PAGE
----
But if Sikh women go through the identity formation process, jumping from one identity status to the other, and emerge as Kaurs with “different faces,” as a vast range of different physical identities, without any cohesiveness or uniformity, does she truly become a part of a community? Does this lack of Kaur unity mean the panth has botched the construction of a gender-neutral collective consciousness? Has the panth failed in giving the Kaur a role in representing Sikhi to the world through her physical image? Has the panth been unsuccessful in creating belonging and community for the Kaur? Is she unable to bond with fellow Sikhs because she doesn’t look like a “Sikh”?
Ultimately, I think the lack of a cohesive understanding of the Kaur’s physical identity results in ambiguity, apathy, and confusion.
Why does it matter?
The struggle for people to visually portray the female Sikh begs the question, why do Kaurs need to be recognized as Kaurs? Does she need to feel like she is a part of the panth through her bana, or can she live life happily and be fulfilled without physical sameness?
I personally feel that, yes, Kaurs should have a visually distinct identity, and a consistent physical uniform because a uniform:
- Psychologically connects a Kaur to the panth
- Creates harmony and alikeness which can help Sikh women bond
- Keeps a Kaur committed to her Sikh values
- Allows Sikhs to recognize her as a Kaur and thus it helps builds community
- Allows non-Sikhs to recognize her as a Kaur and they can ask her questions about Sikhi
- Illustrates a Kaur’s commitment to Sikhi and others can (ideally) look to her as a beacon of truthful living
- Creates a sense of belonging and camaraderie with her panth and her Gurus
- Encourage a sense of pride in Sikh life and values
- Eliminates the range of visual portrayals of the Kaur, which inhibits them from creating a cohesive social identity
- Prevents confusion to those trying to understand Sikhi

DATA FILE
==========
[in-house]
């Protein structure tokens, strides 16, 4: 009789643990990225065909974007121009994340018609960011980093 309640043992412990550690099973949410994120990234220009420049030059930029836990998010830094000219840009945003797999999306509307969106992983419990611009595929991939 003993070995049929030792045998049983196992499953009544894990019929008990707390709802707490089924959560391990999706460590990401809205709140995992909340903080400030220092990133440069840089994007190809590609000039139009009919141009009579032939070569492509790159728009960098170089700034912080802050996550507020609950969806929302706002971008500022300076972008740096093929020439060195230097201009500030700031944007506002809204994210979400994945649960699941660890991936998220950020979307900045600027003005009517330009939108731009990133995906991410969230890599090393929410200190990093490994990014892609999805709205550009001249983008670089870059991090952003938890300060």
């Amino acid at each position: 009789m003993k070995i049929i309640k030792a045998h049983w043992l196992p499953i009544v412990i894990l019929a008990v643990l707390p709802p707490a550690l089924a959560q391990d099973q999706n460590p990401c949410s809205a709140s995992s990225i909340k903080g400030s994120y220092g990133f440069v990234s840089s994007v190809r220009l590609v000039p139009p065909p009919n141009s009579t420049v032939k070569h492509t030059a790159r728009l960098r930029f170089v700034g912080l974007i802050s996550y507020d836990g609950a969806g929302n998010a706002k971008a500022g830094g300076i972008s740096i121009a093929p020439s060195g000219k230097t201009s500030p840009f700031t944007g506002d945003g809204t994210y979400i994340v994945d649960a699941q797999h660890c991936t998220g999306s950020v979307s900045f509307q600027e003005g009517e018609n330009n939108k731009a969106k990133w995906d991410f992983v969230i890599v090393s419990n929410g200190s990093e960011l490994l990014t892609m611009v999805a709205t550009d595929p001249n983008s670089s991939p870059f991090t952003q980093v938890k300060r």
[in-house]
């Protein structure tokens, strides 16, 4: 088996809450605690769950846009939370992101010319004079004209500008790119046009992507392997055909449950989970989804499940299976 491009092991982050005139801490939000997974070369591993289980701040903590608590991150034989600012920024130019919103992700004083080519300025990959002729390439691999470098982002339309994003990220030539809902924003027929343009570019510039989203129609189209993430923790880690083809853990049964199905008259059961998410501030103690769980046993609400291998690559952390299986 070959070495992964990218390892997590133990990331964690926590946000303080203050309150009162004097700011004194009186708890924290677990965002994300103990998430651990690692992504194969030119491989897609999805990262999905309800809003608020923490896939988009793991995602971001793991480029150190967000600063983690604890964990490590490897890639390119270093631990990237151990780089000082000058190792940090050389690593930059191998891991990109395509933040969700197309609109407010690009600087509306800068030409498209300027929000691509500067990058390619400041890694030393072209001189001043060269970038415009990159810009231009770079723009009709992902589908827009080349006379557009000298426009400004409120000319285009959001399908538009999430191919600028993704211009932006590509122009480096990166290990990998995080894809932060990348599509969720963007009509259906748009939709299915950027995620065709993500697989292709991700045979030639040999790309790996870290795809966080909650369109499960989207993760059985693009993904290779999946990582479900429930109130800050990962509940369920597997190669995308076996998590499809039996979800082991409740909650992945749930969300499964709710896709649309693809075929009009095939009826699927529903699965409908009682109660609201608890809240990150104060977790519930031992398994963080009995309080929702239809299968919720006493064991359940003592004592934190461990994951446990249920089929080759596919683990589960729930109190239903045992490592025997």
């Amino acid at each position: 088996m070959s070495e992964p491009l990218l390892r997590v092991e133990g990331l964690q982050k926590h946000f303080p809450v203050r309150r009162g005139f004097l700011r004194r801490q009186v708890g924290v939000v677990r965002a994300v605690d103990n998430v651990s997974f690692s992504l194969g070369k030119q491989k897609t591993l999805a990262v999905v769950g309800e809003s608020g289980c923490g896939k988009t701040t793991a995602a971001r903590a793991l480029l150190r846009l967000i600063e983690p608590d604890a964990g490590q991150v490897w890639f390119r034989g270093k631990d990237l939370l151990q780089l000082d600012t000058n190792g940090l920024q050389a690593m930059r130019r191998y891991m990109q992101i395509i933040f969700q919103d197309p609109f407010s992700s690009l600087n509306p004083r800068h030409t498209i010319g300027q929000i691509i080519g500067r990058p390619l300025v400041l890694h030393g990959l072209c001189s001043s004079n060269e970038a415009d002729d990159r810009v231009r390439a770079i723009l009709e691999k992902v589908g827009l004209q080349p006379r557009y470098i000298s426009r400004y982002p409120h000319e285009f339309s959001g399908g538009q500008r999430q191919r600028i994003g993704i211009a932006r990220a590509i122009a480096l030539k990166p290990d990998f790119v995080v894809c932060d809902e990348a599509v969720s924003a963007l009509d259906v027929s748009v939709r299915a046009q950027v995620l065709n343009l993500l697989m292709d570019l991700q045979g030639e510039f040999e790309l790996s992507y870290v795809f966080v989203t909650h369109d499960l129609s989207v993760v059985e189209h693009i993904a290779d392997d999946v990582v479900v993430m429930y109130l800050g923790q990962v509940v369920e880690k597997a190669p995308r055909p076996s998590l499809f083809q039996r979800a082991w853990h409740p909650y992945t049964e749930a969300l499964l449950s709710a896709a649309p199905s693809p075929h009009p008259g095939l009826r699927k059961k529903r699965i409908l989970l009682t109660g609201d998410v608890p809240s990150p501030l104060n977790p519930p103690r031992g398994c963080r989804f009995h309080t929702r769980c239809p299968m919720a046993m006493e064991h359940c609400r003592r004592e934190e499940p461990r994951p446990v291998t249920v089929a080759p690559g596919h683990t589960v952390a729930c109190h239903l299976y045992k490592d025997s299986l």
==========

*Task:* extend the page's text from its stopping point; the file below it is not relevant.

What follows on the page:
- Reduces the internal prejudice, conflict, and judgment that comes with a diverse Kaur image
- Brings about physical equality: Singhs have a cohesive physical identity, so Kaurs should too
- Facilitates leadership: The lack of a female physical identity excuses our females from taking leadership roles
However, the opposing view point is interesting and has merit too. Here are some reasons some may feel a consistent uniform is unnecessary. “No, Kaurs can look whichever way they wish, they do not need a visually distinct identity, and consistent physical uniform because….”
- Sikhi encourages individuals to think for themselves and thus, Kaurs need the freedom of will to decide what is best for her
- There is not only one Sikh female identity
- The range of visual identities celebrates the uniqueness of each individual
- Sikhi is a spiritual journey and physical appearance doesn’t matter
- Diversity facilitates dialogue and social richness
- The diversity of Kaurs’ physical identities is a reflection of Sikhi’s flexibility and timelessness
- All faces flow from different interpretations of Sikhi and all are beautiful manifestations of hukam
- The visual differences one sees among Kaurs results in deeper, meaningful conversations and thoughts on bana, saroop, and identity
- Kaurs’ diverse interpretations of identity result in richer dialogue, and a more colorful social fabric
- Kaur diversity is a celebration of different paths to the same end
- Allow a Kaur to be who she is, let her reflect her personality through her physical image and don’t restrict her or impose an identity on her
Or…Are we putting the cart before the horse? “Infuse the Kaur with gurbani and Guru will show her the way,”…and ultimately, this conversation is meaningless…?
Conclusion: Why is it important to have an identity?